How to Budget Like a Single Super Mom
Making a Single Mom Budget Does Not Have to Be Difficult
Being a single mother often comes with some unique challenges, especially in the financial arena. After all, raising kids doesn't come cheap. Government statistics say it costs $233,610 on average to raise a child to age 18.
In a two-parent household, there may be two incomes to handle the expense. Single moms, on the other hand, are more likely to be making it work on one income alone. That's where a single mom budget becomes critical.
A budget can be a lifesaver, especially when there are kids in the picture. Here are a few tips on how to survive financially as a single mom.
List Your Income
There are two main numbers you need to make a single mom budget: total income and total expenses.
As you plan your budget, begin with adding up your monthly income. The easiest way to do that, whether you're working a regular nine-to-five gig or checking multiple jobs, is to check your pay stubs. If you're earning the same amount weekly or biweekly, you can use this income as your baseline.
Next, add in any income you earn from a side hustle or part-time work. This may be more irregular, depending on how you often you're doing part-time or side work.
Finally, add in any child support or alimony you're receiving regularly. If you receive these payments but it's not consistent, you may not want to include them in your income total.
Estimate Your Spending
The next step is adding up what you're spending each month. You can divide this into two categories: essential spending to maintain your standard of living and "extras."
So what's essential? Your list may include things like:
- Cell phone and internet service
- Child care
- Diapers and formula if you have a baby
- Debt repayment
- Kid-related necessities like school lunch fees, school uniforms or activity fees for extracurriculars
- Savings (if you're a single mom, an emergency fund is something you can't afford to do without because you need to be able to handle an unexpected car repair or a missed day of work because of a sick child)
Next, move on to the extras list. This is where you'll include expenses you don't necessarily need. For example, you might list:
- Eating out
- Cable TV
- Gym membership
Subtract all of your expenses (essential and extras) from your total income. Ideally, you should have money left over. This is money you could add to savings or use to pay down your debt if you're carrying student loans, a car loan or credit card balances.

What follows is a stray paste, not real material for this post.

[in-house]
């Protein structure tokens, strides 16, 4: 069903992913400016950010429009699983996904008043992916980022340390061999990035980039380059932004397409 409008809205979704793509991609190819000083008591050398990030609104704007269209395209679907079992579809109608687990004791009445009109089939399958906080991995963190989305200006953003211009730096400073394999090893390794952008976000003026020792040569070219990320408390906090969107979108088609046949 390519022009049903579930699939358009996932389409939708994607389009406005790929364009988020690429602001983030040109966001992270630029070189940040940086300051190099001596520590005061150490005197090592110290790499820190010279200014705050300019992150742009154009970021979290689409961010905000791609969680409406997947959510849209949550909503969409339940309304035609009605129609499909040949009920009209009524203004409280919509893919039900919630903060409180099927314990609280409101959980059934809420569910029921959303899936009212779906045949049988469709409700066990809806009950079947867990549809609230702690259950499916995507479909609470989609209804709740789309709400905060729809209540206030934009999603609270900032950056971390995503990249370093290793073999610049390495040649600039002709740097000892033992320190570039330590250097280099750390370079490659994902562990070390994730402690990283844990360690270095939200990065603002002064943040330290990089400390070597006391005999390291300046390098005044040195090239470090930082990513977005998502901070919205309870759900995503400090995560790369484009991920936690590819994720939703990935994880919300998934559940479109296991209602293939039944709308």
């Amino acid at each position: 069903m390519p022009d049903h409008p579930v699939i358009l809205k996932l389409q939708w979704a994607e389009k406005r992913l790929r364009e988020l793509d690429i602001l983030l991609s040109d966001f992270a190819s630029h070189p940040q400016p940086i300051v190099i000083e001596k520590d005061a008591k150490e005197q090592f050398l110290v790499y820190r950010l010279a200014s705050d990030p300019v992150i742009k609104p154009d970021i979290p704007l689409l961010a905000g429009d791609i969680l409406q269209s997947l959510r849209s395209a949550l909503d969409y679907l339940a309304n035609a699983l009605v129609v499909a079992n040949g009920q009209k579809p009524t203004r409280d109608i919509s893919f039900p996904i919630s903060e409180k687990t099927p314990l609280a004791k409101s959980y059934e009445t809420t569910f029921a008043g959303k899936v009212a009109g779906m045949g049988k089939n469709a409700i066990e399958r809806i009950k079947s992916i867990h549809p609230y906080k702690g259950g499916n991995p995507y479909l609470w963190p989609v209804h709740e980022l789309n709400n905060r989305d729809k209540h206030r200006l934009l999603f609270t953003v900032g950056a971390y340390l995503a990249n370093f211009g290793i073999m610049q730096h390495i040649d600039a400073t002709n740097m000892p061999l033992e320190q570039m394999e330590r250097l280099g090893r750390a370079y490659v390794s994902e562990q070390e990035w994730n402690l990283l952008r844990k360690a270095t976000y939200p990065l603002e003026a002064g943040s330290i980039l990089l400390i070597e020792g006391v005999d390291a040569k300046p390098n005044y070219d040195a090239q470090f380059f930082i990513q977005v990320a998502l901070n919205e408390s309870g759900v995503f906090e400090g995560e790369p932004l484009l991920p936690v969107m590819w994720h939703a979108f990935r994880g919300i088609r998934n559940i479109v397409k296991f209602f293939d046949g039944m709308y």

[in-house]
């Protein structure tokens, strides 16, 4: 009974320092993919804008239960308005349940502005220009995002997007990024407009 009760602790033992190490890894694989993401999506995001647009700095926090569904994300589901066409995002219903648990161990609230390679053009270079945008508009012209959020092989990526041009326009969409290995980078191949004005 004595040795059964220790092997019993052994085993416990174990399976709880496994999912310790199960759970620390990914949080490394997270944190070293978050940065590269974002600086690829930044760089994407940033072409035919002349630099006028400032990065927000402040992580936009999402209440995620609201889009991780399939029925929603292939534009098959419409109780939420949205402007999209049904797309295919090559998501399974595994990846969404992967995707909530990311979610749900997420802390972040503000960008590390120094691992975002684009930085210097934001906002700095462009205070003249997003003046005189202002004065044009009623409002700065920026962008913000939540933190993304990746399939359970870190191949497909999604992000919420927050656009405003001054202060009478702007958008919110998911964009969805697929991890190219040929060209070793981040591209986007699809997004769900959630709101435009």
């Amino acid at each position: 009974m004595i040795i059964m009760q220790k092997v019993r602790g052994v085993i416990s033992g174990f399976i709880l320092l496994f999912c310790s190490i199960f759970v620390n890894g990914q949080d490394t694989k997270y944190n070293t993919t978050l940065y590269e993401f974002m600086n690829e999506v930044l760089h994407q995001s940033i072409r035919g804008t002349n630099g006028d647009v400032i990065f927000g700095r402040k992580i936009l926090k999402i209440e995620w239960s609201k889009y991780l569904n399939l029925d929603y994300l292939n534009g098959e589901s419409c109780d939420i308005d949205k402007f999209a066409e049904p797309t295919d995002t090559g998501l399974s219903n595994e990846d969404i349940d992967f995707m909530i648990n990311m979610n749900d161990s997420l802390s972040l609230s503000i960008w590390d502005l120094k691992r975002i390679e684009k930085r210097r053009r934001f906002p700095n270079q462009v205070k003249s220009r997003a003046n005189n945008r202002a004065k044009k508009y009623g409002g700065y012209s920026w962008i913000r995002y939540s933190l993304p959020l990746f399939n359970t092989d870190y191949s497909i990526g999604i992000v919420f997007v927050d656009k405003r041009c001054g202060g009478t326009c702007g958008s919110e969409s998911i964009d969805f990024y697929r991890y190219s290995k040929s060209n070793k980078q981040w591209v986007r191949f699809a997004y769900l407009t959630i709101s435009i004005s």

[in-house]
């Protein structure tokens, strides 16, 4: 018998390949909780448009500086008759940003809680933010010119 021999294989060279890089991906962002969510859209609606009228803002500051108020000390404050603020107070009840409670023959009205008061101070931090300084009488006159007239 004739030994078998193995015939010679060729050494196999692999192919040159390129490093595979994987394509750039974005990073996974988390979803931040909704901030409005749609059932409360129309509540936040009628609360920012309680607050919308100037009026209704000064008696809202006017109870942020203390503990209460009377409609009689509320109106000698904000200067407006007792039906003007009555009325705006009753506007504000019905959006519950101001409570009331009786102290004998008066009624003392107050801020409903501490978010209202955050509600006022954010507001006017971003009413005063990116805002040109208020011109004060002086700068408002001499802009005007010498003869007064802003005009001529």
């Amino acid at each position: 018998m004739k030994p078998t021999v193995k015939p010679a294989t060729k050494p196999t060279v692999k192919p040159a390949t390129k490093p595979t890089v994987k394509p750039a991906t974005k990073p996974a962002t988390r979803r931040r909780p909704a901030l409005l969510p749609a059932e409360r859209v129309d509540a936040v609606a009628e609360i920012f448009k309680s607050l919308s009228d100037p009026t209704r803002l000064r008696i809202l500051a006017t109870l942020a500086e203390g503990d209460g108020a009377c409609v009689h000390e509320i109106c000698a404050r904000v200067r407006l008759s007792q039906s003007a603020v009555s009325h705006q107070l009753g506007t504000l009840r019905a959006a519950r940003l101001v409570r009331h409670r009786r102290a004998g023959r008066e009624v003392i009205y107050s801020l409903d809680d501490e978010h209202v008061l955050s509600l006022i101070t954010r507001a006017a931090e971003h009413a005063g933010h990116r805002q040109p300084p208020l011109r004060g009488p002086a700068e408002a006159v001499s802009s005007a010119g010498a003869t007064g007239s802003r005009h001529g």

If you don't have anything remaining, or even worse, you're in the negative, you'll need to fine-tune your single mom budget by reducing your expenses.
Here are some specific tips for cutting down on spending and freeing up cash in your budget.
Reduce Childcare Costs
The average cost of daycare for an infant runs between $5,547 and $16,549, depending on the state you live in. That breaks down to $106 to $318 per week. Daycare assistance is available for some single moms who meet certain income requirements but if you don't qualify, there may be other ways to cut costs.
For example, you may be able to find a family member who's willing to offer childcare at a discounted price. Or you could set up a childcare swap with another mom whose schedule is opposite to yours. Even reducing your childcare costs by $50 per month could add $600 per year back to your budget.
Use Apps to Add to Your Savings
Whether you're shopping for groceries, clothes or anything in between, there's an app that can save you money.
Ibotta, for example, offers rebates on grocery purchases so you don't have to clip coupons. They claim the average user saves $240 per year. RetailMeNot is a great place to find promo codes and printable coupons for retailers like Amazon, Sears and Macy's. Kidizen is designed for moms who want to buy (and sell) kids' clothes.
Leverage Your Credit Card Rewards
A rewards credit card can be huge when it comes to saving, especially if you're earning cashback. One report found that the best rewards credit cards can yield up to $2,068 in savings value during the first two years. That figure includes rewards earned from purchases, as well as an initial bonus.
So what kind of rewards card is best for your budget? It depends on how you typically spend. If most of your purchases are made at grocery stores, wholesale clubs, department stores or gas stations, you'd want a card that offers the most points or cashback possible for these purchases. On the other hand, if you travel with your kiddos regularly, a travel rewards card may be the better choice.
Just remember to watch out for the annual fee and the annual percentage rate if you tend to carry a balance on your card. Fees and interest can nibble away at the value of your savings.
Consider a Bank Account Switch
Checking accounts often incur fees and overdraft charges that can drain your account. They may not seem like much, but it can add up to hundreds or even thousands of dollars relatively quickly. If you haven't reviewed your bank's fees lately, take a second to do so. If you're getting nickel-and-dimed, consider moving your money to an online bank or traditional bank that's fee-friendly to boost your savings total.